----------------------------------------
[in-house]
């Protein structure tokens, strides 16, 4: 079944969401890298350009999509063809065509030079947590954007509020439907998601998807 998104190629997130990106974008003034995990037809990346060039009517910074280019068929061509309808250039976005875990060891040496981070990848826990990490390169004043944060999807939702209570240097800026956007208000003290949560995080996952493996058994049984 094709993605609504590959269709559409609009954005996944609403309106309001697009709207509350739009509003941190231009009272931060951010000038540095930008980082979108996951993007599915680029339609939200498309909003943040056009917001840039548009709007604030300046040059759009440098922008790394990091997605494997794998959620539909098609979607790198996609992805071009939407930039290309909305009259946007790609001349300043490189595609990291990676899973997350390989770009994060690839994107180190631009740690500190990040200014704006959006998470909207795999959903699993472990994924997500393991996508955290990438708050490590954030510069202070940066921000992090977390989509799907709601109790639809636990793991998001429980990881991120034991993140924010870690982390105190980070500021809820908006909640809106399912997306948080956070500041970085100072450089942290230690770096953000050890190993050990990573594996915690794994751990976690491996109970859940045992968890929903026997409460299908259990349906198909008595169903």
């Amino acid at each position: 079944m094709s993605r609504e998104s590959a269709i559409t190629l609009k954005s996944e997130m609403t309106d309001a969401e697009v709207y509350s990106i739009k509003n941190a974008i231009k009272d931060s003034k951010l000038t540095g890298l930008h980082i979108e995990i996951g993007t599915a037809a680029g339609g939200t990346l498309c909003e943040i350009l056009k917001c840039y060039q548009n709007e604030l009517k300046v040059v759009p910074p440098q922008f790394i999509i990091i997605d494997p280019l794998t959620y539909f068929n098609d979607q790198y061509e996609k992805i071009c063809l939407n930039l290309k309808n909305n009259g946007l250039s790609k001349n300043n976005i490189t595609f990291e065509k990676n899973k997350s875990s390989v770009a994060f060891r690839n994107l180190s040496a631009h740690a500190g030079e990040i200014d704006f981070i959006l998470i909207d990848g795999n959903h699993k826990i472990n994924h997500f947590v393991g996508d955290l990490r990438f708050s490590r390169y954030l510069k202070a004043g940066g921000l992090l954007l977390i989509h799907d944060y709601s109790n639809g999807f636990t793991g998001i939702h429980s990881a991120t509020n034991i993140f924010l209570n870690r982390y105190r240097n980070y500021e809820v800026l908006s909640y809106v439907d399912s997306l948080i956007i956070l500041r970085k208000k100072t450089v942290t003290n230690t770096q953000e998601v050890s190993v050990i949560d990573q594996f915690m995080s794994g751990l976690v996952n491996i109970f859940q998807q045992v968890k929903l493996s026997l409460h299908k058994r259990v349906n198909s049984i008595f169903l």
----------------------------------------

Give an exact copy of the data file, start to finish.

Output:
[in-house]
């Protein structure tokens, strides 16, 4: 079944969401890298350009999509063809065509030079947590954007509020439907998601998807 998104190629997130990106974008003034995990037809990346060039009517910074280019068929061509309808250039976005875990060891040496981070990848826990990490390169004043944060999807939702209570240097800026956007208000003290949560995080996952493996058994049984 094709993605609504590959269709559409609009954005996944609403309106309001697009709207509350739009509003941190231009009272931060951010000038540095930008980082979108996951993007599915680029339609939200498309909003943040056009917001840039548009709007604030300046040059759009440098922008790394990091997605494997794998959620539909098609979607790198996609992805071009939407930039290309909305009259946007790609001349300043490189595609990291990676899973997350390989770009994060690839994107180190631009740690500190990040200014704006959006998470909207795999959903699993472990994924997500393991996508955290990438708050490590954030510069202070940066921000992090977390989509799907709601109790639809636990793991998001429980990881991120034991993140924010870690982390105190980070500021809820908006909640809106399912997306948080956070500041970085100072450089942290230690770096953000050890190993050990990573594996915690794994751990976690491996109970859940045992968890929903026997409460299908259990349906198909008595169903």
């Amino acid at each position: 079944m094709s993605r609504e998104s590959a269709i559409t190629l609009k954005s996944e997130m609403t309106d309001a969401e697009v709207y509350s990106i739009k509003n941190a974008i231009k009272d931060s003034k951010l000038t540095g890298l930008h980082i979108e995990i996951g993007t599915a037809a680029g339609g939200t990346l498309c909003e943040i350009l056009k917001c840039y060039q548009n709007e604030l009517k300046v040059v759009p910074p440098q922008f790394i999509i990091i997605d494997p280019l794998t959620y539909f068929n098609d979607q790198y061509e996609k992805i071009c063809l939407n930039l290309k309808n909305n009259g946007l250039s790609k001349n300043n976005i490189t595609f990291e065509k990676n899973k997350s875990s390989v770009a994060f060891r690839n994107l180190s040496a631009h740690a500190g030079e990040i200014d704006f981070i959006l998470i909207d990848g795999n959903h699993k826990i472990n994924h997500f947590v393991g996508d955290l990490r990438f708050s490590r390169y954030l510069k202070a004043g940066g921000l992090l954007l977390i989509h799907d944060y709601s109790n639809g999807f636990t793991g998001i939702h429980s990881a991120t509020n034991i993140f924010l209570n870690r982390y105190r240097n980070y500021e809820v800026l908006s909640y809106v439907d399912s997306l948080i956007i956070l500041r970085k208000k100072t450089v942290t003290n230690t770096q953000e998601v050890s190993v050990i949560d990573q594996f915690m995080s794994g751990l976690v996952n491996i109970f859940q998807q045992v968890k929903l493996s026997l409460h299908k058994r259990v349906n198909s049984i008595f169903l």